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Wish Latency / Time Alignment block

Rip

New Member
Hello my name is Rip (...as in Van Winkle...not Rest In Peace...) this is my first post, but I’ve been reading/learning from others here for sometime now so thank you all.

I have an odd suggestion/request...

I don’t have an AxeFX 3 rather a 2 but I hope my suggestion might help others and potentially (fingers crossed) makes its way to a AxeFX 2 update...I know not likely...

The suggestion is to create an Time Alignment block, so that users may be able to blend AxeFX tones with analogue gear/amps and be able to compensate for the latency within a patch. I’ve experienced some comb filtering artifacts when trying to use the AxeFX with tube amps as there is differences between the AxeFX’s latency and the tube amp. If there was a Time Alignment block where one could delay the outputted signal by the latency amount then one could send out a parallel analogue signal to blend analogue gear with the AxeFX’s processed signals.

I imagine that this would be something relatively easy to do...

Thank you
Rip
 

chris

Legend!
Digital delay type should have no additional EQ or adjustment by default. Yes 100% mix (fully wet), delay time as needed, Feedback 0% I think is “1 repeat” or no additional regeneration.
 

unix-guy

Legend!
Maybe I'm not understanding.

A small amount of latency is incurred by running audio through the Axe Fx.

How is adding a further delay going to help?

And if you run "a parallel analog signal" into the Axe Fx it will also have this latency. There is no "pass thru" audio.
 

Rip

New Member
Maybe I'm not understanding.

A small amount of latency is incurred by running audio through the Axe Fx.

How is adding a further delay going to help?

And if you run "a parallel analog signal" into the Axe Fx it will also have this latency. There is no "pass thru" audio.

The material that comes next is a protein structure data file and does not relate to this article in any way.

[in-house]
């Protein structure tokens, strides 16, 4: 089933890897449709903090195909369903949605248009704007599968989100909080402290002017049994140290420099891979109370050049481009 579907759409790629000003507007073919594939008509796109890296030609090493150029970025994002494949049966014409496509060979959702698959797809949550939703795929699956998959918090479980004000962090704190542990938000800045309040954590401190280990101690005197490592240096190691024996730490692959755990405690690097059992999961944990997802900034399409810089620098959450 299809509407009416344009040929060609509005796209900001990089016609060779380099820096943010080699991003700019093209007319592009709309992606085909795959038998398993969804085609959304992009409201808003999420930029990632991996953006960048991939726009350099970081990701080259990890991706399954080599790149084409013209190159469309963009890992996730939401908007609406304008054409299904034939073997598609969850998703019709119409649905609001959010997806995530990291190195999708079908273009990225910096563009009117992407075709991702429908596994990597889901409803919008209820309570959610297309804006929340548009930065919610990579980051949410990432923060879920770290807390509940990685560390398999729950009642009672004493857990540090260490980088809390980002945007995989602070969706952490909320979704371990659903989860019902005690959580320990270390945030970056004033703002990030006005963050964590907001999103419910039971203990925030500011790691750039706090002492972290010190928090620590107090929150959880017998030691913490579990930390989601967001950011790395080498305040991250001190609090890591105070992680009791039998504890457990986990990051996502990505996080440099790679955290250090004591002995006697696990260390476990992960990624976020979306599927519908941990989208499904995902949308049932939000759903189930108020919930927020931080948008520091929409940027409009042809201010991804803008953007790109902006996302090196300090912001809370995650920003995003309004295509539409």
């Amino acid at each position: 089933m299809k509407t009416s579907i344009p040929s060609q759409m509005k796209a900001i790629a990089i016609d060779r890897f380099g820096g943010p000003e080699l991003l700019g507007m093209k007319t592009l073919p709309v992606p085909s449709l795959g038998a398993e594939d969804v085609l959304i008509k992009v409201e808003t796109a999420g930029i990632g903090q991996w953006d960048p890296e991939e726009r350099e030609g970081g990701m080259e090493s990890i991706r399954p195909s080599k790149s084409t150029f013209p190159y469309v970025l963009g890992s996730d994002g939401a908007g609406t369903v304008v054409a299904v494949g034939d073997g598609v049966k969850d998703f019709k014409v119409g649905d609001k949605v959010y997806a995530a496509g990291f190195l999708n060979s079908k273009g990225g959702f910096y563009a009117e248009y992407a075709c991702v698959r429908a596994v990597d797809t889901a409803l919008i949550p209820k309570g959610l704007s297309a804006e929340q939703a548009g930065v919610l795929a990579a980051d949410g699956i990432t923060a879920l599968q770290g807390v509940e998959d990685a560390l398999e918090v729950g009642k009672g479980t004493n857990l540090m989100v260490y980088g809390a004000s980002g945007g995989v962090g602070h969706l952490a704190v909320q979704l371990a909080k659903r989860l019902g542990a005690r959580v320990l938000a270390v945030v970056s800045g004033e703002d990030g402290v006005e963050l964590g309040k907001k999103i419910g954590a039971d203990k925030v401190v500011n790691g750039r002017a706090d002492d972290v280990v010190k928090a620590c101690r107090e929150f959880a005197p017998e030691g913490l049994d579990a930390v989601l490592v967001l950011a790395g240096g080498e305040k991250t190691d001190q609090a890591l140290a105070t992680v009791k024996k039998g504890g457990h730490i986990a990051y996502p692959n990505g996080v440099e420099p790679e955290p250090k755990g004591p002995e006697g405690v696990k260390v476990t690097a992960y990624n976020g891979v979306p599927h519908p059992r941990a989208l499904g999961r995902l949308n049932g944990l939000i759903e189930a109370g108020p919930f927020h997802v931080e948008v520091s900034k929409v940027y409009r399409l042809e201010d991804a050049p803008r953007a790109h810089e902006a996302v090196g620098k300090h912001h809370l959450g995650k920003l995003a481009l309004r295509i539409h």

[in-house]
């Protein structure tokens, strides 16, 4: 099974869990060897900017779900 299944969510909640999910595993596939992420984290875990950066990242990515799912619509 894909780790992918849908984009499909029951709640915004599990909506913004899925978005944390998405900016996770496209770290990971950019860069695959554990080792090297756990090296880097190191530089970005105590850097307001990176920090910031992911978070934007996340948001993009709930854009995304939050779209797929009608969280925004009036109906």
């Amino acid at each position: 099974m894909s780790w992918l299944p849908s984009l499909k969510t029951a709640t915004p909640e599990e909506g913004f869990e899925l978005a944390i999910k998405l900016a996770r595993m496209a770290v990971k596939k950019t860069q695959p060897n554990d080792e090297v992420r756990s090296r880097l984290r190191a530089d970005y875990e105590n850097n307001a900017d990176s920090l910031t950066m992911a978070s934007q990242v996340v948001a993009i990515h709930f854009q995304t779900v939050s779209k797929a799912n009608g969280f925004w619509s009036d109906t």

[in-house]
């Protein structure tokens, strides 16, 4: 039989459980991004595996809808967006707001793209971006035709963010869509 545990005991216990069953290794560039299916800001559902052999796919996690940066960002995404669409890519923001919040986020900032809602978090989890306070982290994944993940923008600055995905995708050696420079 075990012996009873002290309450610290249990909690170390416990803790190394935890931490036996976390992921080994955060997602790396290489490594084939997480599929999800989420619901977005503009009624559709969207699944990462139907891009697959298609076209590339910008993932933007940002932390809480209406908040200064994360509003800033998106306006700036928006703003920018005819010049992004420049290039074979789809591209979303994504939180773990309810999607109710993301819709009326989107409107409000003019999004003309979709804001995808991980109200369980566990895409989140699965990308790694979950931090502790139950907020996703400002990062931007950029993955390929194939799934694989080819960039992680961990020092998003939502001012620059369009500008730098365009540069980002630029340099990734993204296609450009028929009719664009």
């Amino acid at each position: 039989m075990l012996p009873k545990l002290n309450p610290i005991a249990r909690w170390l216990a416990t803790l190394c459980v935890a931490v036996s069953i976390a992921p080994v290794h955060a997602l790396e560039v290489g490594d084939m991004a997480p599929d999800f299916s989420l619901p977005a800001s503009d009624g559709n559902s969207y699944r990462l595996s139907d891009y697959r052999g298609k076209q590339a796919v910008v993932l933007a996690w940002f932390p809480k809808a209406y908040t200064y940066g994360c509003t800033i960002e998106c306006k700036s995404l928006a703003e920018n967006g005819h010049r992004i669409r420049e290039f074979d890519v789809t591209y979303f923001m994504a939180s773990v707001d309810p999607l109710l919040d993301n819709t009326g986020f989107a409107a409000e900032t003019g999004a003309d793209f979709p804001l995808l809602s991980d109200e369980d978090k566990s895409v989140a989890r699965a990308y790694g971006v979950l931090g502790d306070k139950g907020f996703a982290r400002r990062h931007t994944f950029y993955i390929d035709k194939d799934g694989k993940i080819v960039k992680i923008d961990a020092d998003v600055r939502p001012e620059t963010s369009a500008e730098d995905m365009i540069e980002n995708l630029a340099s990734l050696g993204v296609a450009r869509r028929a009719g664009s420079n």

Say you wanted to have a dry tube amp blended with a wet AxeFX modeled amp(s).

you could plug into the AxeFx, pass through various gain based effects, then split the signal; with one side going out via FX loop block, and the other continuing toamp/cab/delay/mod/etc blocks

the problem is that you remain time aligned up to the split...after the split the “wet” signal will have more latency because of the amp block(s). With this very short difference in signal timing (~0.5-1.0ms) you suffer from comb filtering.

adding a small delay/latency to the “dry” signal will time align the signals thus reduce the comb filtering.
 
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Bakerman

Axe-Master
Enhancer or flanger block can work for this type of thing.

Using flanger with mix at 0%, adjust the "dry delay" parameter.

The enhancer width control in "classic" mode is a delay on one channel with range of 0-20 ms. (Some care may be required to isolate the delayed channel, but simply balancing the enhancer block to that side may work in many cases. Occasionally you may need a vol/pan block afterward to select the delayed channel and have it output as both L & R from that point.)
 

Rip

New Member